MUSCAT: The Central Bank of Oman (CBO) has unveiled a slew of policy measures — the second since March this year — designed to strengthen the ability of banks and Finance & Leasing Companies (FLCs) to support the country’s economic revival.
The new measures, set out in a circular issued by CBO Executive President Tahir bin Salim al Amri (pictured) on Monday, grant a further extension of the timeline for the existing loan deferment scheme, enhance the tenor and limit of the Forex Swap facility provided by the Central Bank, revise the Loan to Value (LTV) ratio for housing loans and allow consideration of a relaxation of the Liquidity Coverage Ratio (LCR) for banks.
“In order to provide further stimulus for economic revival in the context of the prevailing situation and to (enable) banks and FLCs to continue supporting the affected borrowers, the following additional policy measures are announced by the Central Bank of Oman, which would come into force with immediate effect’’, said Al Amri in the circular.
Importantly, as part of the latest measures, the apex bank has extended the validity of its Loan Deferment Scheme, which were unveiled at the onset of the pandemic in March this year, till the end of the first quarter of 2021.
“It has been decided to further extend the availability of the deferment scheme of loans/ instalments/interest for affected borrowers particularly SMEs, without adversely impacting the risk classification of such loans, till March 31, 2021,’’, the Central Bank stated.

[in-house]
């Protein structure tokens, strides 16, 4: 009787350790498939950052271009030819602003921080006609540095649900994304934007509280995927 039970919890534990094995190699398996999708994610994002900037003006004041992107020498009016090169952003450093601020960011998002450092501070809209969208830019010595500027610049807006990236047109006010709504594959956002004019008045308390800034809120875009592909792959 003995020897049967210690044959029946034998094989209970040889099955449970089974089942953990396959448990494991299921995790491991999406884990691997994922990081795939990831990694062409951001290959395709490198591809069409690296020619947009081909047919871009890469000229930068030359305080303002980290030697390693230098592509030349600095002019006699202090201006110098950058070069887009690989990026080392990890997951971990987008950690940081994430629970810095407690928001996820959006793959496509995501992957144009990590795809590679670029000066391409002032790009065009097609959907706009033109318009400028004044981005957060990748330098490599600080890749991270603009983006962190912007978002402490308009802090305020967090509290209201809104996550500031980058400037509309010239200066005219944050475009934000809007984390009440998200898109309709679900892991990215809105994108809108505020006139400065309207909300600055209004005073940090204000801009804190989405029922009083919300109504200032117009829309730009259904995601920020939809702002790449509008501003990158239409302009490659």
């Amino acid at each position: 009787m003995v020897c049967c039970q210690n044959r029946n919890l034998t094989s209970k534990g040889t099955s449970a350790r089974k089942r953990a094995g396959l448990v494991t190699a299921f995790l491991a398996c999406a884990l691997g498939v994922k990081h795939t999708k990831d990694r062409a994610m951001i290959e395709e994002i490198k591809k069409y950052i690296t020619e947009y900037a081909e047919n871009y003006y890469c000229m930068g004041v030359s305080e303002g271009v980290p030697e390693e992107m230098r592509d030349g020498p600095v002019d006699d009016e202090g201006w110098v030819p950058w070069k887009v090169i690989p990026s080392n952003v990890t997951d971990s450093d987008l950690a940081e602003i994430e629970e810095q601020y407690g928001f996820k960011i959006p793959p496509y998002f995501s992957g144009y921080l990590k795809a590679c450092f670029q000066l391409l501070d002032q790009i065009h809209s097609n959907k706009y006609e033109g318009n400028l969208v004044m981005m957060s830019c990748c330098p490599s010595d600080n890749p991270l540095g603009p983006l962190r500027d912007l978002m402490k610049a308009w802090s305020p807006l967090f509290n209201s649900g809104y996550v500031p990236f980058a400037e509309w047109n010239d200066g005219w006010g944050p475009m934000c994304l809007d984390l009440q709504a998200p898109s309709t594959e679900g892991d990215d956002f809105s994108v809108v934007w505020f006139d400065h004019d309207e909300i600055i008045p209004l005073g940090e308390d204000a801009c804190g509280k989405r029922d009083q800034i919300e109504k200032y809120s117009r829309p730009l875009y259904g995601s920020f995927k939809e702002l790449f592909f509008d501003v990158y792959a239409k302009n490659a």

Additionally, the maximum limit of the Central Bank’s Forex Swap facility was increased to 100 per cent of a bank’s net worth, up from the current joint ceiling on the Swap and Rediscounting of commercial papers facilites (25 per cent of a bank’s net worth). Further, the tenor of the facility was extended up to a maximum period of one year. The maximum limit for Rediscounting of Commercial Papers facility will remain at 25 per cent of a bank’s net worth, it noted.
Seeking to provide relief to housing loan applicants, particularly first-time buyers of housing property, the CBO decided to reduce the Loan to Value (LTV) margin for housing loans to 10 per cent, down from the existing requirement of 20 per cent. This measure, it stressed however, is permitted only in respect of first-time home buyers of residential properties for own purposes. Nevertheless, banks are permitted to include the cost of registration and insurance in the value of the housing property while computing the LTV in respect of all housing loans, it said.
Finally, on the issue of Liquidity Coverage Ratios (LCR), the Central Bank affirmed that the minimum standard currently remains unchanged at 100 per cent for LCR. “However, in case of genuine liquidity stress faced by a bank, the Central Bank of Oman may consider relaxation, on a case by case basis, by allowing the bank to temporarily operate below the minimum LCR requirement of 100 per cent but not less than a minimum LCR of 75 per cent’’, Al Amri said, adding that the relaxation facility is likely to be available until March 31, 2021.
The latest initiatives come just under six months since the Central Bank announced a raft of policy measures and financial incentives designed to unlock an estimated RO 8 billion in additional liquidity for the benefit of businesses impacted by the economic downturn and the COVID-19 threat.